Is the current high oil price the only reason for a new wave of exploration in Peruasks Antonio Cueto.
Recently Peru has been recognised for its solid and competitive scheme to attract investment in the hydrocarbons E&P sector. This scheme was created in 2003 when new royalties and a new contract model were approved.
Since the end of 2003 and during 2004 and 2005an aggressive promotional campaign was developed by Perupetro SAthe Peruvian government agency in charge of promoting investment in hydrocarbon exploration in Peru. This promotional campaign was leveraged by high oil prices and was crowned with important new discoveries last year that now identify Peru as an exploration target for oil and gas enterprises.
Last year Peru signed 15 new E&P contractsa record in its contract history. This tendency has continued during the first months of 2006; seven contracts have been signedcovering more than 70million acres in exploration and production in Peru. Currently Peru has more than 50 exploration and production contracts in operation.
World classindependent and local companies such as PetrobrasRepsolHunt OilAmerada HessOxyPluspetrolPetro TechBPZ EnergyMapleAguaytía EnergyGraña y Monteroamong othersare presently operating and newcomers continue to arrive.
The hydrocarbons shortage puts Peru in a different position from other countries that have surplus or big reserves and this situation has made Peru reaffirm its challenge to establish an ideal environment for doing business on a long term perspective.
Is just the current high price of oil the trigger for a new wave of exploration in Peru? Or is it the whole competitive package provided by Peru combined with these high prices that has created the right environment that merits looking at and taking the risk for exploration in Peru?
One point to consider is that the oil price is a feature that affects the whole world; somore than a competitive factorthe price is just a condition. Peru’s competitive advantage is due to the whole package created by Perupetro SA and also because of one ‘key feature’ stability for investments in Peru.
This package offered by Peru has three components: a competitive scheme of royalties; a flexible contract model and a technical data policy which establishes that complete technical information and studies are available to oil companiescompletely free of cost.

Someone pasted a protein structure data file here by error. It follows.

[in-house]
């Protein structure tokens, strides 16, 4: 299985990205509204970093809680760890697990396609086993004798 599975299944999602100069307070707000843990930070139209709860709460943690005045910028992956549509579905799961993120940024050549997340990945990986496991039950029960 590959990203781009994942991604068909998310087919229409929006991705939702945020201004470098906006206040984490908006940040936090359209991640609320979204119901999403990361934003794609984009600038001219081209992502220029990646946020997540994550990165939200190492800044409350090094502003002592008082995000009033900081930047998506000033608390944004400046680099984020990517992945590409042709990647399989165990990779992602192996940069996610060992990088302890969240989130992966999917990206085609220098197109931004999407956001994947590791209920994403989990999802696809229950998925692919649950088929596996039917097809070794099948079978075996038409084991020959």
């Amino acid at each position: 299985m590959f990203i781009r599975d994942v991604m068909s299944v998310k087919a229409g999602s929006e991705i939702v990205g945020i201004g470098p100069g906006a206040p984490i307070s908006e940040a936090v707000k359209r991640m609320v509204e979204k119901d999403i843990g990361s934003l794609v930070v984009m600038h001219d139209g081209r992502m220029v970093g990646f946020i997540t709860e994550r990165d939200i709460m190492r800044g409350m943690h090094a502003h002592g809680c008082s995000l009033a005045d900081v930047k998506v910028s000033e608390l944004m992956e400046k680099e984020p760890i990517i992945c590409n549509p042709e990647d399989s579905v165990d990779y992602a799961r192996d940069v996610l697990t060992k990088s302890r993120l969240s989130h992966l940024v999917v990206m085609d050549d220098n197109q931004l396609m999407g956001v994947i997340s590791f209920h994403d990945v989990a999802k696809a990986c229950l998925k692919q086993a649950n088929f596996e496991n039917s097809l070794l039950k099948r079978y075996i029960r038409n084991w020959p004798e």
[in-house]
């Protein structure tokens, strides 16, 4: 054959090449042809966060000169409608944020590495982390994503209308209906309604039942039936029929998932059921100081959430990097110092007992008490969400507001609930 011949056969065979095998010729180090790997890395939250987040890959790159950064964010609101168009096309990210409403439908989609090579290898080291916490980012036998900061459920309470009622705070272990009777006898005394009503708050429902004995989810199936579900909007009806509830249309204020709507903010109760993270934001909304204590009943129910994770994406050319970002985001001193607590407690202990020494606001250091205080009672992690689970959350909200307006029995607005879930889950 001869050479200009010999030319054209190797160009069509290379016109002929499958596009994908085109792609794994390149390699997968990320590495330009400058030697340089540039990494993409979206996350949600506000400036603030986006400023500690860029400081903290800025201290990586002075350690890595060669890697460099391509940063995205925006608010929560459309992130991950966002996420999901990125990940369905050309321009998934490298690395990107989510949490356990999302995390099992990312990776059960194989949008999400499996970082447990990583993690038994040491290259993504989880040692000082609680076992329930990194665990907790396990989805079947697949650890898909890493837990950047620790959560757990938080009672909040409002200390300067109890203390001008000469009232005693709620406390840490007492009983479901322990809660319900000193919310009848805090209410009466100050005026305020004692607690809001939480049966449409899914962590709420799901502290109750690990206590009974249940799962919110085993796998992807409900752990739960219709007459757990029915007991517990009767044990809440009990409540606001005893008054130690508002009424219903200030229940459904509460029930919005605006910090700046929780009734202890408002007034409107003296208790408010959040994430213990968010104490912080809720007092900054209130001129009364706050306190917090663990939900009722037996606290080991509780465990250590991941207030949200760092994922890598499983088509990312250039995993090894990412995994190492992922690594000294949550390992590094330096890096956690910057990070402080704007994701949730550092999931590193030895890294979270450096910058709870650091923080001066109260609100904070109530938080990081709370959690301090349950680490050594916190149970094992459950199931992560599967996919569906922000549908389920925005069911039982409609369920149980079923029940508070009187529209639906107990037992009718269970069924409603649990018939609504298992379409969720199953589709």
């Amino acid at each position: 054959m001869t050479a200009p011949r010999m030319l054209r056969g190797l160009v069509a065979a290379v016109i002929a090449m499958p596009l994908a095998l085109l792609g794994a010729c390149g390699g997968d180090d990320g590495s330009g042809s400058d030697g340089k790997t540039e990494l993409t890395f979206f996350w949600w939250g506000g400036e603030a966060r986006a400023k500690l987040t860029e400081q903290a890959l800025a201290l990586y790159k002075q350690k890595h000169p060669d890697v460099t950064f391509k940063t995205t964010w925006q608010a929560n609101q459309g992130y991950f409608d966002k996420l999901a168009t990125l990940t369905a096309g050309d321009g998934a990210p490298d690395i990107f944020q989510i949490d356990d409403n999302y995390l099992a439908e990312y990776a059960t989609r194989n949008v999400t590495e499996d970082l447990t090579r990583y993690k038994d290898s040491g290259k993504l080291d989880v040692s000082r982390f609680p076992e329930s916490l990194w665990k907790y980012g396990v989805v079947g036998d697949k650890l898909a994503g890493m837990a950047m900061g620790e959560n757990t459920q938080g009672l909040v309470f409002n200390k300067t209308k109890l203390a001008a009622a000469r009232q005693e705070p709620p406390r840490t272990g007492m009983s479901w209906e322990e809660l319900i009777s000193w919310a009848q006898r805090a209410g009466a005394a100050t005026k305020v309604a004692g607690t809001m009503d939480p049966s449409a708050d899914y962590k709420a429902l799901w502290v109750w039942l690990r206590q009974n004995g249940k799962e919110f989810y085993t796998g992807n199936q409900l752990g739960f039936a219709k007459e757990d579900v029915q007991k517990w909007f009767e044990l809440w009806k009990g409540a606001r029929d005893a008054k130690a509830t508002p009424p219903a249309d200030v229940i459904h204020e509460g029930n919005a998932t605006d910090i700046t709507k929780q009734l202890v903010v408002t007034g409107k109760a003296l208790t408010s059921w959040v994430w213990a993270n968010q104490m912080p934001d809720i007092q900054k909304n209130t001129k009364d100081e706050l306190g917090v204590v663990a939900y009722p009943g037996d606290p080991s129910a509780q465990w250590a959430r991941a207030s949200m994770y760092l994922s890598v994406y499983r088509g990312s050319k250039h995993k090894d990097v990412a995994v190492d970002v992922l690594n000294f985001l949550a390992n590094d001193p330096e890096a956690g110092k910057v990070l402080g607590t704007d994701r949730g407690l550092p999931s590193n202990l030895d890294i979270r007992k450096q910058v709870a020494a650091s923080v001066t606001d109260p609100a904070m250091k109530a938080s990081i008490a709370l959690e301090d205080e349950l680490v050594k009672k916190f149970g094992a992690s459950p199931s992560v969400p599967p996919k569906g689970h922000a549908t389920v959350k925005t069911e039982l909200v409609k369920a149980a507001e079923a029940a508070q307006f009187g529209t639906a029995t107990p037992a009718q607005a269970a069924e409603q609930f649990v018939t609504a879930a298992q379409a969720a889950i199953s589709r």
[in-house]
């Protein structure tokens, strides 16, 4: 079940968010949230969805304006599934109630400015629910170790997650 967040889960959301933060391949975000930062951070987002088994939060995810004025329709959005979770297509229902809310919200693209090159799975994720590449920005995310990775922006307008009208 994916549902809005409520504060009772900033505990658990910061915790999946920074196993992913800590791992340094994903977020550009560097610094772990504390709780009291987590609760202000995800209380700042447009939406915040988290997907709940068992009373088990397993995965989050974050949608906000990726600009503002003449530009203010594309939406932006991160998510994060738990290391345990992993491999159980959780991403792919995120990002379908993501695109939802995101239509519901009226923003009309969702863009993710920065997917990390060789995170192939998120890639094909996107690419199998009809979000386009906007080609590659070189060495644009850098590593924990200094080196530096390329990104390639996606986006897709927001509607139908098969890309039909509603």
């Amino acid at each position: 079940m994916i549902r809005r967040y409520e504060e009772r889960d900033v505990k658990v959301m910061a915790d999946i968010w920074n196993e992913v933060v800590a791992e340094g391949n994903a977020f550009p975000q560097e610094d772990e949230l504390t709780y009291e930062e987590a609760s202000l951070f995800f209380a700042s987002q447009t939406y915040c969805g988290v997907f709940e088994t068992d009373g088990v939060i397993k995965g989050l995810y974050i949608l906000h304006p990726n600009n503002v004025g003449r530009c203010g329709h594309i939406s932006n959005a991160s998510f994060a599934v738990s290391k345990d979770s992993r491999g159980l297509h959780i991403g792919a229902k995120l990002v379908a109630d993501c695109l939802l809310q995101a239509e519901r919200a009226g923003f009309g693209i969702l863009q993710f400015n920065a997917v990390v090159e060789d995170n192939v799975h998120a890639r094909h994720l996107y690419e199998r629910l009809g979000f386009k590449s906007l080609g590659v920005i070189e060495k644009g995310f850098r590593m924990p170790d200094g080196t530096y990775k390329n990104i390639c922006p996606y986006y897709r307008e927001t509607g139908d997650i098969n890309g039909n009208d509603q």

Peru has stated that its business is not ‘to sell data’; its business is to attract new investment to develop resources that are still undiscovered under the surface.
This new environment for doing business in Peru provides investors the elements to have success in exploration but with an important elementwhich is caring for the Peruvian environment and a special relationship with native communities.
Peru’s new age for doing ‘green hydrocarbon exploration’ activities is based on a legal framework with clear rules to follow.
Perupetroas a part of its role to encourage investmentsdevelops a whole workshop program to instruct people from communities about the new exploration and production activities developed by oil companies. Then Perupetrotogether with other authorities and the oil company’s representatives go and present the project to the communities and finally helps the communities to talk with the oil companies which will be working in their land. This new way of doing such activities is based on strict regulations.
Under this schemethe statethe civil society and the oil company conform a trilogy for success.
This scheme complements the technical commitment of oil companies and represents a whole real commitmentso creating a key element for a new dawn of hydrocarbon exploration in Peru.
Peru started production in the Camisea Project in 2004a US$1.5billion project to bring gas from the jungle to the coast. Today the second stage is in progressa US$3.5billion LNG project for exporting natural gas.
Last year discoveriesone offshore and two in the jungleprovided a new horizon for exploration in Peru. Surrounding areas to Camisea and to a new Heavy Oil area in the Marañon Basin are under exploration as well.
Peru’s lack of explorationan old weaknessis now an opportunity for those oil companies that are looking for countries with open acreage and competitive conditions; oil companies that now have additional revenues coming from high oil prices that can be used in new exploration ventures.
In view of the great interest shown by oil industry this yearPeru has developed two Classification Processes to select companies for areas in the jungle and the coast.
Peru still has open areas for oil companies both offshore and onshore. At this moment Peru is working on its next campaignbased on a study of Onshore Exploration Areas and a study of Petroleum Systems which includes the construction of a geochemical database. These studies are funded by the Trade and Development Agency (USTDA) and are to be presented to the industry as a part of the next promotional campaign.
Antonio Cueto is Chairman of the Board of DirectorsPerupetro SALimaPeru. www.perupetro.com.pe"